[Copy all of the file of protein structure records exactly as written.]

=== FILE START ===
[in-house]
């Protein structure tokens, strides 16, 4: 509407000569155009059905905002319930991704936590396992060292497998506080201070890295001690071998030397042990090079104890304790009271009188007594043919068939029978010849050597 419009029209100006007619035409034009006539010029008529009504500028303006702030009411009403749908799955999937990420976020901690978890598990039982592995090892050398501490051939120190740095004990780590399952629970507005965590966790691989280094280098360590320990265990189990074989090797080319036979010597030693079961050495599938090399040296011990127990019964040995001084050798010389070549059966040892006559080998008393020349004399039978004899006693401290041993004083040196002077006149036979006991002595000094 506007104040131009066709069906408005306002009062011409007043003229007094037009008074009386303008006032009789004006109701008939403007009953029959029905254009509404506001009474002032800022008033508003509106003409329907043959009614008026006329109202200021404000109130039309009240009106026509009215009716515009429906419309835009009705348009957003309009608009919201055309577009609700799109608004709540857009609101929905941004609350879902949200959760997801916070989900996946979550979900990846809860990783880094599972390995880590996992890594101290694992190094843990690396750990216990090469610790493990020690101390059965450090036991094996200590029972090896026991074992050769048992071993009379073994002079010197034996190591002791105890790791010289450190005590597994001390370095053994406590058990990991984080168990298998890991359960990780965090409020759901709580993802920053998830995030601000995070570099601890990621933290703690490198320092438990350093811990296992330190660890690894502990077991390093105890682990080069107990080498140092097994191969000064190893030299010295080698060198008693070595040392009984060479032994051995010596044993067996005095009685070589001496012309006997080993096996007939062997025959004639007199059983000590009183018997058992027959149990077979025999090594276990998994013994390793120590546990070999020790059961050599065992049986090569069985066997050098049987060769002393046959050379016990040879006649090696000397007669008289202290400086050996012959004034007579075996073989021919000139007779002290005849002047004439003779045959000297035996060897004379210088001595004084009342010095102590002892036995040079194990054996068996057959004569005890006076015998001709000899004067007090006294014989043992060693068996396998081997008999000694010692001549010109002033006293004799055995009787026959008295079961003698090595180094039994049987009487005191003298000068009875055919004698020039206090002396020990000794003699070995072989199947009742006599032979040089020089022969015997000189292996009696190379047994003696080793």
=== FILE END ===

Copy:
[in-house]
């Protein structure tokens, strides 16, 4: 509407000569155009059905905002319930991704936590396992060292497998506080201070890295001690071998030397042990090079104890304790009271009188007594043919068939029978010849050597 419009029209100006007619035409034009006539010029008529009504500028303006702030009411009403749908799955999937990420976020901690978890598990039982592995090892050398501490051939120190740095004990780590399952629970507005965590966790691989280094280098360590320990265990189990074989090797080319036979010597030693079961050495599938090399040296011990127990019964040995001084050798010389070549059966040892006559080998008393020349004399039978004899006693401290041993004083040196002077006149036979006991002595000094 506007104040131009066709069906408005306002009062011409007043003229007094037009008074009386303008006032009789004006109701008939403007009953029959029905254009509404506001009474002032800022008033508003509106003409329907043959009614008026006329109202200021404000109130039309009240009106026509009215009716515009429906419309835009009705348009957003309009608009919201055309577009609700799109608004709540857009609101929905941004609350879902949200959760997801916070989900996946979550979900990846809860990783880094599972390995880590996992890594101290694992190094843990690396750990216990090469610790493990020690101390059965450090036991094996200590029972090896026991074992050769048992071993009379073994002079010197034996190591002791105890790791010289450190005590597994001390370095053994406590058990990991984080168990298998890991359960990780965090409020759901709580993802920053998830995030601000995070570099601890990621933290703690490198320092438990350093811990296992330190660890690894502990077991390093105890682990080069107990080498140092097994191969000064190893030299010295080698060198008693070595040392009984060479032994051995010596044993067996005095009685070589001496012309006997080993096996007939062997025959004639007199059983000590009183018997058992027959149990077979025999090594276990998994013994390793120590546990070999020790059961050599065992049986090569069985066997050098049987060769002393046959050379016990040879006649090696000397007669008289202290400086050996012959004034007579075996073989021919000139007779002290005849002047004439003779045959000297035996060897004379210088001595004084009342010095102590002892036995040079194990054996068996057959004569005890006076015998001709000899004067007090006294014989043992060693068996396998081997008999000694010692001549010109002033006293004799055995009787026959008295079961003698090595180094039994049987009487005191003298000068009875055919004698020039206090002396020990000794003699070995072989199947009742006599032979040089020089022969015997000189292996009696190379047994003696080793």